Born in Venice, Italy as the son of a cabinetmaker, Pasin moved to America in 1913 at age 16 to begin a new life in New York City. At first he had no money and did not know anyone, but invested his savings, bought used woodworking tools, and rented a one-room workshop, creating his first wagon there in 1917, naming it the Liberty Coaster after being inspired by the Statue of Liberty. He then opened a small factory west of Chicago.
After marrying fellow Italian immigrant Anna, they had three children, two girls and one son.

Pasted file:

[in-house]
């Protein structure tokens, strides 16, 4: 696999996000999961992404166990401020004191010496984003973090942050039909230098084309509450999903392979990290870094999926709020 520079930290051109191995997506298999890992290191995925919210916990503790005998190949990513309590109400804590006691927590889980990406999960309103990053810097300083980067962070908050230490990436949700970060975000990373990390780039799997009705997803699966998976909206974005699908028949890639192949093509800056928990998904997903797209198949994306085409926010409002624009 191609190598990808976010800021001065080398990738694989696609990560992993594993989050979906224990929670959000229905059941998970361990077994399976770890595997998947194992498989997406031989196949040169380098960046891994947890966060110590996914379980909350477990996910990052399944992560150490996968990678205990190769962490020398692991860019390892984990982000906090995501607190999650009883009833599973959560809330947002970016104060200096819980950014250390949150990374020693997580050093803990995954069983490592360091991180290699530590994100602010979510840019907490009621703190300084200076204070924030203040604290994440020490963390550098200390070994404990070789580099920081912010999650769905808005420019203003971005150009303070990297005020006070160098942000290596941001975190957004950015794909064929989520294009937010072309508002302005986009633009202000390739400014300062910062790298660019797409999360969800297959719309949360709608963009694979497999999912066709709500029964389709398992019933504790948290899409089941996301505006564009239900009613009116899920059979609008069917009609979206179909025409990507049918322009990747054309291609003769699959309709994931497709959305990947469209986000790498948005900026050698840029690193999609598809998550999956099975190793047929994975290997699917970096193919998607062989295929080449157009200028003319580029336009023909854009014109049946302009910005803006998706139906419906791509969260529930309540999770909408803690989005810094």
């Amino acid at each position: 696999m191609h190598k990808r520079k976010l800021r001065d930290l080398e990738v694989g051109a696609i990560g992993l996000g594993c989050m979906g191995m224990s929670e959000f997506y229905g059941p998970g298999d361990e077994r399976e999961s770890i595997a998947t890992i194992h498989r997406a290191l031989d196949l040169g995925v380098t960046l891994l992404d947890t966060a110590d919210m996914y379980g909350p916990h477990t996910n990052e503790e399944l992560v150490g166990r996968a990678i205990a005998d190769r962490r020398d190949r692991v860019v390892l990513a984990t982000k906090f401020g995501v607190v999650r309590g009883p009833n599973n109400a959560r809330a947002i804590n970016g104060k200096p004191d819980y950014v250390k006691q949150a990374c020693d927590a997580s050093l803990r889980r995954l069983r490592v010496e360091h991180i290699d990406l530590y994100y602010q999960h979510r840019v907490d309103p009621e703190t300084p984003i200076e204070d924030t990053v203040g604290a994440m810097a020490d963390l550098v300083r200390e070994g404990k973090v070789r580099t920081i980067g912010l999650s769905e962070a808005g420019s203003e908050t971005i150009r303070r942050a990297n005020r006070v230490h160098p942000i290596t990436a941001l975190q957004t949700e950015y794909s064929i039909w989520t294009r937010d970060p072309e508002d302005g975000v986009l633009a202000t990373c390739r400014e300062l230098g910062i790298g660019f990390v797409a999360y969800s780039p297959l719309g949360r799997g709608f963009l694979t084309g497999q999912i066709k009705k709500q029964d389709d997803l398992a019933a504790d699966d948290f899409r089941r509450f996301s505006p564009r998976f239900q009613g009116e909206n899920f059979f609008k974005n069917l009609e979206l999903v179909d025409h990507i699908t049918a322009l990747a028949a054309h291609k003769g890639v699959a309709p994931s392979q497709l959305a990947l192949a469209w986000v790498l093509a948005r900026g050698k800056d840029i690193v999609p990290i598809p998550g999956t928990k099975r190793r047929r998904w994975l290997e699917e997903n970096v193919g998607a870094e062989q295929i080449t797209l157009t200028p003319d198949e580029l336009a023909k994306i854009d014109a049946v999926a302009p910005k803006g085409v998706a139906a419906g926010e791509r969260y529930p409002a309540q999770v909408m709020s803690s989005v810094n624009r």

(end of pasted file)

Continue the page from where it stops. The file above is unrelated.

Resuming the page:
In 1927 wanting to make a wagon affordable for every child, Pasin adopted steel stamping mass production techniques inspired by the automobile industry, earning him the nickname "Little Ford".
His first wagon was called the Radio Flyer, named after his amazement of the radio and the wonders of flight. He renamed his company the Radio Steel and Manufacturing Company in 1930. In 1933 he commissioned a 45-foot art-deco statue of a boy riding a wagon above a mini 25-cent souvenir wagon store at the Chicago World's Fair. His company became the largest producer of toy wagons, producing 1,500 wagons a day, despite the Great Depression. Business grew with the baby boom generation. Pasin's son took over the business and renamed the company Radio Flyer, expanding its offerings to include wheelbarrows, farden carts, and outdoor furniture.
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